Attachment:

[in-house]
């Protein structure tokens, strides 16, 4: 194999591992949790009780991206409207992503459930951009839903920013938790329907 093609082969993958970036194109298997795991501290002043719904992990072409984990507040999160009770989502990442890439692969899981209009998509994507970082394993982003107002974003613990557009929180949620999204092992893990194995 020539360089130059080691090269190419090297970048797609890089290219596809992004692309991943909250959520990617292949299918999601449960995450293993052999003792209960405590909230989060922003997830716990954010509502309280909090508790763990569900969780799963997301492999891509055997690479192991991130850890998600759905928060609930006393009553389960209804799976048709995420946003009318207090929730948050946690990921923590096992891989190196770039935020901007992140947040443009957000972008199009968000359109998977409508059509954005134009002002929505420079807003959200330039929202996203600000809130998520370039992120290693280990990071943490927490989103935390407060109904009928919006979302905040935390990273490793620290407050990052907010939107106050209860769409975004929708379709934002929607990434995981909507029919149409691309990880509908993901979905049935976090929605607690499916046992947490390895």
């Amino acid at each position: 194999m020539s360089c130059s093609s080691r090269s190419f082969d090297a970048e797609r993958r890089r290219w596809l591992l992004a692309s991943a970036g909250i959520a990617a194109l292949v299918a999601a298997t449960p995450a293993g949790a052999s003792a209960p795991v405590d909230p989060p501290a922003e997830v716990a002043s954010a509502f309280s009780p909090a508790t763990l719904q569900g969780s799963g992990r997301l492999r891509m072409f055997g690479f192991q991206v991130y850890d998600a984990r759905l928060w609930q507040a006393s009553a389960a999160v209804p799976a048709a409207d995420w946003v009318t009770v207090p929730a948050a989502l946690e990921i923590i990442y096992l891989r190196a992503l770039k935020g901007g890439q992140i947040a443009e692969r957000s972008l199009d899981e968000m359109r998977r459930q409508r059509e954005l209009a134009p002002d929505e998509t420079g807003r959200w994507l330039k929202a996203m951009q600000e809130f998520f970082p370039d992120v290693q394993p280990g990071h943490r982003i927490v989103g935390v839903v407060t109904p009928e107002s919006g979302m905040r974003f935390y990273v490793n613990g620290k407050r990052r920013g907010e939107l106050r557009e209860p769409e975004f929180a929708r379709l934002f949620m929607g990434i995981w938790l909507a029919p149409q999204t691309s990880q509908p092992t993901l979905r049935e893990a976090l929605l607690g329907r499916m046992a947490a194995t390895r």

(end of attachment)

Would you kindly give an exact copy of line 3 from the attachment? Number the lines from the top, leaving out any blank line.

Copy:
């Amino acid at each position: 194999m020539s360089c130059s093609s080691r090269s190419f082969d090297a970048e797609r993958r890089r290219w596809l591992l992004a692309s991943a970036g909250i959520a990617a194109l292949v299918a999601a298997t449960p995450a293993g949790a052999s003792a209960p795991v405590d909230p989060p501290a922003e997830v716990a002043s954010a509502f309280s009780p909090a508790t763990l719904q569900g969780s799963g992990r997301l492999r891509m072409f055997g690479f192991q991206v991130y850890d998600a984990r759905l928060w609930q507040a006393s009553a389960a999160v209804p799976a048709a409207d995420w946003v009318t009770v207090p929730a948050a989502l946690e990921i923590i990442y096992l891989r190196a992503l770039k935020g901007g890439q992140i947040a443009e692969r957000s972008l199009d899981e968000m359109r998977r459930q409508r059509e954005l209009a134009p002002d929505e998509t420079g807003r959200w994507l330039k929202a996203m951009q600000e809130f998520f970082p370039d992120v290693q394993p280990g990071h943490r982003i927490v989103g935390v839903v407060t109904p009928e107002s919006g979302m905040r974003f935390y990273v490793n613990g620290k407050r990052r920013g907010e939107l106050r557009e209860p769409e975004f929180a929708r379709l934002f949620m929607g990434i995981w938790l909507a029919p149409q999204t691309s990880q509908p092992t993901l979905r049935e893990a976090l929605l607690g329907r499916m046992a947490a194995t390895r």